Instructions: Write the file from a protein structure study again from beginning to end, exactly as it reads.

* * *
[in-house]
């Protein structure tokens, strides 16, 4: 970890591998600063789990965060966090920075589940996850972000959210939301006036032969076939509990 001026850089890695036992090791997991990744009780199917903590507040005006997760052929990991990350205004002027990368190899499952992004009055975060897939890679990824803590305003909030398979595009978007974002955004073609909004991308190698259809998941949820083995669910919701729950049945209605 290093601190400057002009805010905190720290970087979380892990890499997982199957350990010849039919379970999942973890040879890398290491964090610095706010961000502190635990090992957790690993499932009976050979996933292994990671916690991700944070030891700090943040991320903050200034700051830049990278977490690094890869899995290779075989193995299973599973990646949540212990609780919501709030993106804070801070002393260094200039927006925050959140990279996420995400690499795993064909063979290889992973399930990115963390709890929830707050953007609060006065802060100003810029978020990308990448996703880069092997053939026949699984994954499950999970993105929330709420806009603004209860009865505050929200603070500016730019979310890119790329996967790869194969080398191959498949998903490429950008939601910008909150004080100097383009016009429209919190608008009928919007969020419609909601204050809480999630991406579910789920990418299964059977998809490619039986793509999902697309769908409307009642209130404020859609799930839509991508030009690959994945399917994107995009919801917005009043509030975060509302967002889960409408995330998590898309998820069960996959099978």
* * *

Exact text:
[in-house]
């Protein structure tokens, strides 16, 4: 970890591998600063789990965060966090920075589940996850972000959210939301006036032969076939509990 001026850089890695036992090791997991990744009780199917903590507040005006997760052929990991990350205004002027990368190899499952992004009055975060897939890679990824803590305003909030398979595009978007974002955004073609909004991308190698259809998941949820083995669910919701729950049945209605 290093601190400057002009805010905190720290970087979380892990890499997982199957350990010849039919379970999942973890040879890398290491964090610095706010961000502190635990090992957790690993499932009976050979996933292994990671916690991700944070030891700090943040991320903050200034700051830049990278977490690094890869899995290779075989193995299973599973990646949540212990609780919501709030993106804070801070002393260094200039927006925050959140990279996420995400690499795993064909063979290889992973399930990115963390709890929830707050953007609060006065802060100003810029978020990308990448996703880069092997053939026949699984994954499950999970993105929330709420806009603004209860009865505050929200603070500016730019979310890119790329996967790869194969080398191959498949998903490429950008939601910008909150004080100097383009016009429209919190608008009928919007969020419609909601204050809480999630991406579910789920990418299964059977998809490619039986793509999902697309769908409307009642209130404020859609799930839509991508030009690959994945399917994107995009919801917005009043509030975060509302967002889960409408995330998590898309998820069960996959099978």